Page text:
The German government on approved a draft law to crack down on the far-right, three weeks after a deadly attack by an alleged Neo-Nazi targeting a synagogue.
Chancellor Angela Merkel’s cabinet signed off on a raft of measures that in particular target weapons sales and hate speech online. The bill must still be approved by parliament.
“The threat from far-right extremism and far-right terrorism, and with them antisemitism, is high in Germany and we can’t stress it often enough,” Interior Minister Horst Seehofer told a news conference.
Germany had already in 2017 passed one of the most restrictive laws in the world to combat racist and incendiary speech online, requiring social media giants to remove illegal content or risk fines of up to 50 million euros.
It came after the arrival of more than one million asylum-seekers since 2015 fueled far-right propaganda, and gives companies such as Twitter and Facebook 24 hours to remove posts that openly violate German law after they are flagged by users.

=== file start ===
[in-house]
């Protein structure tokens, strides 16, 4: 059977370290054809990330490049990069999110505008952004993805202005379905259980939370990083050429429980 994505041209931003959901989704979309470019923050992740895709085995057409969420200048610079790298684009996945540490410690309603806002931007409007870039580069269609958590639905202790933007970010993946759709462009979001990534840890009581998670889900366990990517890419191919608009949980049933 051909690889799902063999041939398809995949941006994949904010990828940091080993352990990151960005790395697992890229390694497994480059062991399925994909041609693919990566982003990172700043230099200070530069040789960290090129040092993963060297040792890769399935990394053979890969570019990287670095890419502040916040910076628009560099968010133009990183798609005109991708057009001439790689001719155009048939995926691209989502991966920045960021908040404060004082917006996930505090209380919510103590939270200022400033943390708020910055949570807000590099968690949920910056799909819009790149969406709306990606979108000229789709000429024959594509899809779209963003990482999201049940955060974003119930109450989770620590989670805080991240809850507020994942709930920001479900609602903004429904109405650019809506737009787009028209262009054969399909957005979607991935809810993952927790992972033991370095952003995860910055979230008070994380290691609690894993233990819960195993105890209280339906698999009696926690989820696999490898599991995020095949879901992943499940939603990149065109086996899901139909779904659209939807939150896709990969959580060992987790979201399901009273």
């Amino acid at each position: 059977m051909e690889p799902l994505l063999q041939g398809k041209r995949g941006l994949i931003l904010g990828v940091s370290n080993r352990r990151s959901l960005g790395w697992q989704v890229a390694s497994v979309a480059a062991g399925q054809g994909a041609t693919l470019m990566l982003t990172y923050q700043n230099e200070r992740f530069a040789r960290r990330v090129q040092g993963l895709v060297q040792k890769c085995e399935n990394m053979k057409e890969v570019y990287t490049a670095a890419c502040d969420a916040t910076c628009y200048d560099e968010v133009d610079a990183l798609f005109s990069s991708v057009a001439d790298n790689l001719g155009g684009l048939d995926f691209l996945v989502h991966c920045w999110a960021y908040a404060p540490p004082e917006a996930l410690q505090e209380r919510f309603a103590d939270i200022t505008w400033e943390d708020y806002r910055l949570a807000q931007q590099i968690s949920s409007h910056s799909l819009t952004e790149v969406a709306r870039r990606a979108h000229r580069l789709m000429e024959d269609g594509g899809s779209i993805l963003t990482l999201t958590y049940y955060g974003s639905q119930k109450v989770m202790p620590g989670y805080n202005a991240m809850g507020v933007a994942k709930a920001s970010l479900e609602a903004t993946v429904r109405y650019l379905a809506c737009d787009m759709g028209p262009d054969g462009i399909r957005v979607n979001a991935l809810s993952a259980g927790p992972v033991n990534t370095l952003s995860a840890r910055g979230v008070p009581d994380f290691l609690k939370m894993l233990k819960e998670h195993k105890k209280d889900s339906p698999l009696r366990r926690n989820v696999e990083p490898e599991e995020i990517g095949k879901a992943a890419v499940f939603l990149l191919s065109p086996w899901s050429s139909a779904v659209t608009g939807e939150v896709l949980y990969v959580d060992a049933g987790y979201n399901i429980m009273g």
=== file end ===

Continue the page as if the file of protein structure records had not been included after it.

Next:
The new legislation goes further, compelling internet companies to flag problematic content including death threats and incitement of racial hatred to police.
The measures come three weeks after a right-wing extremist who had posted a racist, misogynistic and antisemitic manifesto online tried and failed to storm a synagogue in the eastern city of Halle on Yom Kippur, the holiest day of the Jewish calendar.
When he was unable to blast open the locked door of the temple, he shot and killed two non-Jewish Germans — one on the street outside and another at a Turkish snack shop.
Seehofer noted the fact that his weapons — reportedly built using a 3D printer — repeatedly failed to fire had prevented a potential “massacre.”
“I don’t even want to imagine what might have happened in Halle if we had American-style gun laws,” Seehofer said, referring to the far less restrictive weapons legislation in the United States.